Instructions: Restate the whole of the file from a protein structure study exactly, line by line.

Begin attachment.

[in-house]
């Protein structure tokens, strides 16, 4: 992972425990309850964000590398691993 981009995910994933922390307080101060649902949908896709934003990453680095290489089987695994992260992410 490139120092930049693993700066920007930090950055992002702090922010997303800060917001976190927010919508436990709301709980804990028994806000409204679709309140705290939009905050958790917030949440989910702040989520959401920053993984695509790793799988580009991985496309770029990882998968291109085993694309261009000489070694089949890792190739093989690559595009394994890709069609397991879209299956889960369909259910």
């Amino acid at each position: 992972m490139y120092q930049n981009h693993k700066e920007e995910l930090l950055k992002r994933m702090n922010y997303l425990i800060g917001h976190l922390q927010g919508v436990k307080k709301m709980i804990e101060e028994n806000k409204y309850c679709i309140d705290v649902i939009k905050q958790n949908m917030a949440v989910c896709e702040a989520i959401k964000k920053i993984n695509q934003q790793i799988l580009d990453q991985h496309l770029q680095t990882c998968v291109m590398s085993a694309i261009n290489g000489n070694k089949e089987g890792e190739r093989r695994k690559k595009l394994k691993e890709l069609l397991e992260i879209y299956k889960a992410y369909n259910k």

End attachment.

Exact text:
[in-house]
């Protein structure tokens, strides 16, 4: 992972425990309850964000590398691993 981009995910994933922390307080101060649902949908896709934003990453680095290489089987695994992260992410 490139120092930049693993700066920007930090950055992002702090922010997303800060917001976190927010919508436990709301709980804990028994806000409204679709309140705290939009905050958790917030949440989910702040989520959401920053993984695509790793799988580009991985496309770029990882998968291109085993694309261009000489070694089949890792190739093989690559595009394994890709069609397991879209299956889960369909259910």
């Amino acid at each position: 992972m490139y120092q930049n981009h693993k700066e920007e995910l930090l950055k992002r994933m702090n922010y997303l425990i800060g917001h976190l922390q927010g919508v436990k307080k709301m709980i804990e101060e028994n806000k409204y309850c679709i309140d705290v649902i939009k905050q958790n949908m917030a949440v989910c896709e702040a989520i959401k964000k920053i993984n695509q934003q790793i799988l580009d990453q991985h496309l770029q680095t990882c998968v291109m590398s085993a694309i261009n290489g000489n070694k089949e089987g890792e190739r093989r695994k690559k595009l394994k691993e890709l069609l397991e992260i879209y299956k889960a992410y369909n259910k």